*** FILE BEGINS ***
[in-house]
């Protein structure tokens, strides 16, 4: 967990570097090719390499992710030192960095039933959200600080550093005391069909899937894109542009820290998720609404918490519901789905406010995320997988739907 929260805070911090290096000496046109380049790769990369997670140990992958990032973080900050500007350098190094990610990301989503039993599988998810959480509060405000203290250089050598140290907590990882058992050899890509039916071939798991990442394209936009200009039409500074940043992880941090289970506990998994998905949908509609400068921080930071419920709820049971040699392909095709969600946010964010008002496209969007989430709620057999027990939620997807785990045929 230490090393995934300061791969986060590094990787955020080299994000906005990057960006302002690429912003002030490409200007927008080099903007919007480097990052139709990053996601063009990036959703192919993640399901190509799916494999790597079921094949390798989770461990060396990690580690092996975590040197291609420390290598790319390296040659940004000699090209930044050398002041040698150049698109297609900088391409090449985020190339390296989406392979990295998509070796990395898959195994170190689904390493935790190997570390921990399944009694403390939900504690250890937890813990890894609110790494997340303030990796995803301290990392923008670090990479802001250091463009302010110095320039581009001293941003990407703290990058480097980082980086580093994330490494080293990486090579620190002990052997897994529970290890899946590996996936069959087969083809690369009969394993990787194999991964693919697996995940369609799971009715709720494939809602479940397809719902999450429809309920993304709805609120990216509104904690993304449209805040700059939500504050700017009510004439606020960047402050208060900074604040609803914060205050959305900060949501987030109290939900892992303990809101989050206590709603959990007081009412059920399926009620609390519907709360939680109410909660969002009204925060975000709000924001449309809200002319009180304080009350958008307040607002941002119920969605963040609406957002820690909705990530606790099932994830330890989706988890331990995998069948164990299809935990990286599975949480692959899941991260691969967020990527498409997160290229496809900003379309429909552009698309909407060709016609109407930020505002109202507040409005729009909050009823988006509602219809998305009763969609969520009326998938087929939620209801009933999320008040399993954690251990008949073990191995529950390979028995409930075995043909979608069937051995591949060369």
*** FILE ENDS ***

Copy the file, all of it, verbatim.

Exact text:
[in-house]
């Protein structure tokens, strides 16, 4: 967990570097090719390499992710030192960095039933959200600080550093005391069909899937894109542009820290998720609404918490519901789905406010995320997988739907 929260805070911090290096000496046109380049790769990369997670140990992958990032973080900050500007350098190094990610990301989503039993599988998810959480509060405000203290250089050598140290907590990882058992050899890509039916071939798991990442394209936009200009039409500074940043992880941090289970506990998994998905949908509609400068921080930071419920709820049971040699392909095709969600946010964010008002496209969007989430709620057999027990939620997807785990045929 230490090393995934300061791969986060590094990787955020080299994000906005990057960006302002690429912003002030490409200007927008080099903007919007480097990052139709990053996601063009990036959703192919993640399901190509799916494999790597079921094949390798989770461990060396990690580690092996975590040197291609420390290598790319390296040659940004000699090209930044050398002041040698150049698109297609900088391409090449985020190339390296989406392979990295998509070796990395898959195994170190689904390493935790190997570390921990399944009694403390939900504690250890937890813990890894609110790494997340303030990796995803301290990392923008670090990479802001250091463009302010110095320039581009001293941003990407703290990058480097980082980086580093994330490494080293990486090579620190002990052997897994529970290890899946590996996936069959087969083809690369009969394993990787194999991964693919697996995940369609799971009715709720494939809602479940397809719902999450429809309920993304709805609120990216509104904690993304449209805040700059939500504050700017009510004439606020960047402050208060900074604040609803914060205050959305900060949501987030109290939900892992303990809101989050206590709603959990007081009412059920399926009620609390519907709360939680109410909660969002009204925060975000709000924001449309809200002319009180304080009350958008307040607002941002119920969605963040609406957002820690909705990530606790099932994830330890989706988890331990995998069948164990299809935990990286599975949480692959899941991260691969967020990527498409997160290229496809900003379309429909552009698309909407060709016609109407930020505002109202507040409005729009909050009823988006509602219809998305009763969609969520009326998938087929939620209801009933999320008040399993954690251990008949073990191995529950390979028995409930075995043909979608069937051995591949060369």